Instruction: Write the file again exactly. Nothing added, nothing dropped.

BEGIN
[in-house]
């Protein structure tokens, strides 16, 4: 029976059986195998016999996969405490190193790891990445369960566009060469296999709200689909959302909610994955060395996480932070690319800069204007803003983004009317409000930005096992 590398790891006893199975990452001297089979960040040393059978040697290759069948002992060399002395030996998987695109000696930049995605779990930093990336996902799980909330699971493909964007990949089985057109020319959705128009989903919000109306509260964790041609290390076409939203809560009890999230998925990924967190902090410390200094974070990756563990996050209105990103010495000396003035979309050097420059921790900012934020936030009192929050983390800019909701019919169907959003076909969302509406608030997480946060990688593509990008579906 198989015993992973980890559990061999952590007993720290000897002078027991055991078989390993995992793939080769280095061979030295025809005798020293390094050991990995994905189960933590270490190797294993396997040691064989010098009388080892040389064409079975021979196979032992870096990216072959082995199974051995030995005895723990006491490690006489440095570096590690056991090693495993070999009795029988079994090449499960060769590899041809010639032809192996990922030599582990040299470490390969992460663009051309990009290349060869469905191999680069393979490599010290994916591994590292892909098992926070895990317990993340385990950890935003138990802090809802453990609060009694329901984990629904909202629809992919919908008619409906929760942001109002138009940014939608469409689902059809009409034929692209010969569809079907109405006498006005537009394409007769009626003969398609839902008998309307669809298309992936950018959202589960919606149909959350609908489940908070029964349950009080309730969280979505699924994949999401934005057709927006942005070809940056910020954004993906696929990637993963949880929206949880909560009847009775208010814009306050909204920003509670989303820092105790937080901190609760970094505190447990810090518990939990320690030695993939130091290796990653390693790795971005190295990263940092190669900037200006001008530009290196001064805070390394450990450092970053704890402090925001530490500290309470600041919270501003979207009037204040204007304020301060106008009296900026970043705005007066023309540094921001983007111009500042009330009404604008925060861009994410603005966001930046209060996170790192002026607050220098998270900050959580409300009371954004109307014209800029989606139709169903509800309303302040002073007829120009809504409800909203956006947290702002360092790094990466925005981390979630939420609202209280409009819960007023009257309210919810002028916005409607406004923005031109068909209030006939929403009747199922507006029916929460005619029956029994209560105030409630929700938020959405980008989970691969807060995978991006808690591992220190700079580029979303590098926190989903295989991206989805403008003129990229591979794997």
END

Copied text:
[in-house]
């Protein structure tokens, strides 16, 4: 029976059986195998016999996969405490190193790891990445369960566009060469296999709200689909959302909610994955060395996480932070690319800069204007803003983004009317409000930005096992 590398790891006893199975990452001297089979960040040393059978040697290759069948002992060399002395030996998987695109000696930049995605779990930093990336996902799980909330699971493909964007990949089985057109020319959705128009989903919000109306509260964790041609290390076409939203809560009890999230998925990924967190902090410390200094974070990756563990996050209105990103010495000396003035979309050097420059921790900012934020936030009192929050983390800019909701019919169907959003076909969302509406608030997480946060990688593509990008579906 198989015993992973980890559990061999952590007993720290000897002078027991055991078989390993995992793939080769280095061979030295025809005798020293390094050991990995994905189960933590270490190797294993396997040691064989010098009388080892040389064409079975021979196979032992870096990216072959082995199974051995030995005895723990006491490690006489440095570096590690056991090693495993070999009795029988079994090449499960060769590899041809010639032809192996990922030599582990040299470490390969992460663009051309990009290349060869469905191999680069393979490599010290994916591994590292892909098992926070895990317990993340385990950890935003138990802090809802453990609060009694329901984990629904909202629809992919919908008619409906929760942001109002138009940014939608469409689902059809009409034929692209010969569809079907109405006498006005537009394409007769009626003969398609839902008998309307669809298309992936950018959202589960919606149909959350609908489940908070029964349950009080309730969280979505699924994949999401934005057709927006942005070809940056910020954004993906696929990637993963949880929206949880909560009847009775208010814009306050909204920003509670989303820092105790937080901190609760970094505190447990810090518990939990320690030695993939130091290796990653390693790795971005190295990263940092190669900037200006001008530009290196001064805070390394450990450092970053704890402090925001530490500290309470600041919270501003979207009037204040204007304020301060106008009296900026970043705005007066023309540094921001983007111009500042009330009404604008925060861009994410603005966001930046209060996170790192002026607050220098998270900050959580409300009371954004109307014209800029989606139709169903509800309303302040002073007829120009809504409800909203956006947290702002360092790094990466925005981390979630939420609202209280409009819960007023009257309210919810002028916005409607406004923005031109068909209030006939929403009747199922507006029916929460005619029956029994209560105030409630929700938020959405980008989970691969807060995978991006808690591992220190700079580029979303590098926190989903295989991206989805403008003129990229591979794997």